Tag Archives: Habitat

The Disappearing Stripes In The Year Of The Tiger IV: Sumatran Tiger

I have been writing about tigers in a series of posts titled “The Disappearing Stripes in the Year of The Tiger. The previous 3 can be found at the following links:

Part I – The Disappearing Stripes

Part II – The Amur Tiger

Part III – The Bengal Tiger

This is the 4th part of “The Disappearing Stripes in the year of the Tiger” getting to know the Sumatran Tiger this week. The Sumatran tiger (Panthera tigris sumatrae) is the smallest of the 5 surviving species of tigers today. They are critically endangered due to habitat destruction and poaching.

Courtesy Bricmak under Creative Commons Attribution

Picture Courtesy Brian Mckay

The Sumatran Tiger has lived exclusively, for over a million years, in the once extensive moist tropical jungles of the island of Sumatra, Indonesia. Their population in the wild is now heavily fragmented and is estimated to range between 400 and 500 individuals. Groups of between a few and several dozen tigers can be found principally in and around Sumatra’s national parks.

What makes the Sumatran Tiger even more special as it has been genetically isolated in its unique environment which is an island, away from all the other species of tigers in Asia.

Interesting facts about the Sumatran Tiger:

  • Sumatran male tigers average around 8’ in length and weigh around 265pounds.
  • The Sumatran tigers have narrower stripes which make it easier for them to move in the jungle.
  • Male Sumatran tigers have a more bearded and maned appearance.
  • Webbing between their toes, when spread, enables the Sumatran tiger to be very fast swimmer.
  • Less than 500 Sumatran tigers live in the wild in Sumatra.
  • The largest population of about 110 Sumatran tigers lives in Gunung Leuser National Park.
  • Indonesia has 65 captive Sumatran tigers living in zoos, 85 in European zoos and 20 in Australian zoos. There are 70 tigers managed by North American zoos.
  • Loss of their natural habitat often leads tigers to move into settled areas in search of food, where they then encounter problems.
  • The Sumatran has the darkest coat of all the tigers ranging from reddish-yellow through to deep orange, its broad black stripes are closely spaced and often doubled this helps them hide in the forest.
  • Their Nocturnal vision is 6times as sharp as ours!

You can do your bit by helping save tigers HERE

Help Save the Tiger, it is our responsibility.

Info on Sumatran Tigers Sources:

Honolulu Zoo

The Tiger Trust

Tiger world

Monarch’s Have Yet Another Hurdle This Year

In early May I did a post about Monarch Butterfly migration and the threats it was facing. Last year was the worst year for Monarch butterflies, the orange and black cloud which descends on Mexico every winter migrating all the way from as far North as Canada. Read the Post HERE

This year they are suffering from a double whammy sort of added to the already existing issues,  severe storms hit their forests in Mexico. The Nature Conservancy said in a news conference that storm damage in Mexico’s  Oyamel Forests 13,000-hectare (32,124 acre) monarch reserve is yet another blow to the fragile butterflies. Illegal logging has long been a major problem in these forests, this year torrential rains and heavy winds have damaged hundred’s of acres of the forest leading conservationists to feel even more worried for the Monarch.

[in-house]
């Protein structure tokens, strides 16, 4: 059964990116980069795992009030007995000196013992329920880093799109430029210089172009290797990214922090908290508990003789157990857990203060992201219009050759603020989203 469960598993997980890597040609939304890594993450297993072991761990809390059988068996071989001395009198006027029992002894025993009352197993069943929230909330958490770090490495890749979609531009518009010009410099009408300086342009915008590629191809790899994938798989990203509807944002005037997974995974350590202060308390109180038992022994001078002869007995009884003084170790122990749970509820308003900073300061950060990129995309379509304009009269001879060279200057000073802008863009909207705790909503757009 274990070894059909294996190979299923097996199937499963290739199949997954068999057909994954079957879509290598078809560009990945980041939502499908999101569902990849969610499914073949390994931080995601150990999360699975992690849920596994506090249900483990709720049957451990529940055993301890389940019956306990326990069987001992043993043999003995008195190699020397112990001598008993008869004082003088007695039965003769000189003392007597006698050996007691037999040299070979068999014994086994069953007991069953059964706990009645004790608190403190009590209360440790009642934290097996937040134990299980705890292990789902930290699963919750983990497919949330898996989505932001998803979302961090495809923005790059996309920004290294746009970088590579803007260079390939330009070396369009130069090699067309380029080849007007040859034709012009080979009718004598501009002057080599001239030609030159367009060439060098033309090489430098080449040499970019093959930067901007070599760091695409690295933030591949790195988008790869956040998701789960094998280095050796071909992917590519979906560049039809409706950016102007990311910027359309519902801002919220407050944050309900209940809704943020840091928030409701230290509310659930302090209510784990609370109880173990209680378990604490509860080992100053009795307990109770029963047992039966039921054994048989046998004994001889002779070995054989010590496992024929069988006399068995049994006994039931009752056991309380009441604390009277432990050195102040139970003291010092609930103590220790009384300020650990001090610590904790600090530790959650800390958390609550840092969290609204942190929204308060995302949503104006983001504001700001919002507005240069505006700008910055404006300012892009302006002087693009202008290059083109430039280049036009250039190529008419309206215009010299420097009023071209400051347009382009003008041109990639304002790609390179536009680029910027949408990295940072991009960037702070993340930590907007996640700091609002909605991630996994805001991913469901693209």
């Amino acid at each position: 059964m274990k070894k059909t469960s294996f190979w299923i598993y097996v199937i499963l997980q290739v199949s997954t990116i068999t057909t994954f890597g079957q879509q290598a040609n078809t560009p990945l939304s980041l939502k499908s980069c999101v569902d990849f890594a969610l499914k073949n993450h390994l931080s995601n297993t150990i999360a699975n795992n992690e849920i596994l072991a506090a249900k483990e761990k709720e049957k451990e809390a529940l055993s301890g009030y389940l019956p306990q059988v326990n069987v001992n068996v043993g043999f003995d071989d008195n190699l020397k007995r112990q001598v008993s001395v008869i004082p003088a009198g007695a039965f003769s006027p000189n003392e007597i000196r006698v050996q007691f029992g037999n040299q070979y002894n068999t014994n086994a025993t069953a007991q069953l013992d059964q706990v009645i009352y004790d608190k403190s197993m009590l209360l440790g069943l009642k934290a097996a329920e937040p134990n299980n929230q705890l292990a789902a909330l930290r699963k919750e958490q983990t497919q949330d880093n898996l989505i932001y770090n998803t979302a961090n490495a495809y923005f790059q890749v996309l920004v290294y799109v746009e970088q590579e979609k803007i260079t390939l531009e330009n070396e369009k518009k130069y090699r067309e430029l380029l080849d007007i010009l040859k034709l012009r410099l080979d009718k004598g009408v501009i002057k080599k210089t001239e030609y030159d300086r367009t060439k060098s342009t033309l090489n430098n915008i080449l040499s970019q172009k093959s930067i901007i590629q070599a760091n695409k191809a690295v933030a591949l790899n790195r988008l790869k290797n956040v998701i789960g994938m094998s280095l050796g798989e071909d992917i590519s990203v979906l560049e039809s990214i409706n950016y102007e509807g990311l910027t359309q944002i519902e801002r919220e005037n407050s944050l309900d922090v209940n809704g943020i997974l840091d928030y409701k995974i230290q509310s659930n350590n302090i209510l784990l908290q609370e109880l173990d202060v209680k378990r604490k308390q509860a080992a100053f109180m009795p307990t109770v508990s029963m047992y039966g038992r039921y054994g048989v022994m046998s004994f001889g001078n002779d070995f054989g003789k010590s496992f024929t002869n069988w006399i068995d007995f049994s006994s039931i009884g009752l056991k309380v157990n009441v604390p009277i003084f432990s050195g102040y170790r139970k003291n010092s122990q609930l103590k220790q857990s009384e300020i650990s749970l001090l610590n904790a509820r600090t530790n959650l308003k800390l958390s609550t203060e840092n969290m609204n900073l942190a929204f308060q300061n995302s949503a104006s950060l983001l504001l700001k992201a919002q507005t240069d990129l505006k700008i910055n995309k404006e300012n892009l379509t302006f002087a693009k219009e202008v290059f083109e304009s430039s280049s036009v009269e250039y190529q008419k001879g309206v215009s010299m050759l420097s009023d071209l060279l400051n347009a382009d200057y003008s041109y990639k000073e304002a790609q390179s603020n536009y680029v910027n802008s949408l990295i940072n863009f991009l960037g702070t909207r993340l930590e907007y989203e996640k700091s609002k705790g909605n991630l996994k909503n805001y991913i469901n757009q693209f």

A 1986 presidential decree in Mexico established the Monarch Butterfly Special Biosphere Reserve. This consisted of 60 square miles of protected forest. The Monarch Butterfly Reserve is strictly protected from logging.

The first one included 5 sites:

  • Altamirano
  • Sierra Chincua (open to public)
  • El Rosario (open to public)
  • Chivati-Huacal
  • Cerro Pelon

Seven more overwintering sites were later discovered:

  • San Andres
  • Mil Cumbres
  • La Mesa
  • Lomas de Aparicio
  • Piedra Herrada
  • San F. Oxtotilpan
  • Palomas

In the year 2000, a Presidential decree expanded the reserve creating a protected corridor of 216 square miles. The Oyamel forests are the perfect micro-climate for the Monarch Butterflies and years of tracking has proved that they have continued to return to the same wintering sites annually since 1976. 2010 United Nations Climate talks are to be held in Mexico and Mexico has committed to reducing its carbon emissions by 50 million tons by 2012.

We can all help in tracking what is happening to the Monarch butterfly by keeping our eyes open and recording the butterflies you see HERE the tracking officially starts this year on 26th August 2010, watch out for Orange and Black 🙂 What the website wants you to look out for:

Watch for Monarchs that are:

  1. Flying Overhead
  2. Fueling at a nectar source OR
  3. Resting at an overnight roost

Lets hope things have improved and more Monarchs make it down south, keep your eyes open and remember the Website address Tracking Monarch Migration Hopefully it is not too late for the Monarch and the magical migration…

Read the entire Reuters article here

Watch the Monarchs in their forests courtesy of the Discovery Channel:

Check out “On the Wings of the Monarch” an exciting nature documentary that follows host Libby Graham on an amazing journey into the life of the monarch butterfly.

On the Wings of the Monarch [VHS]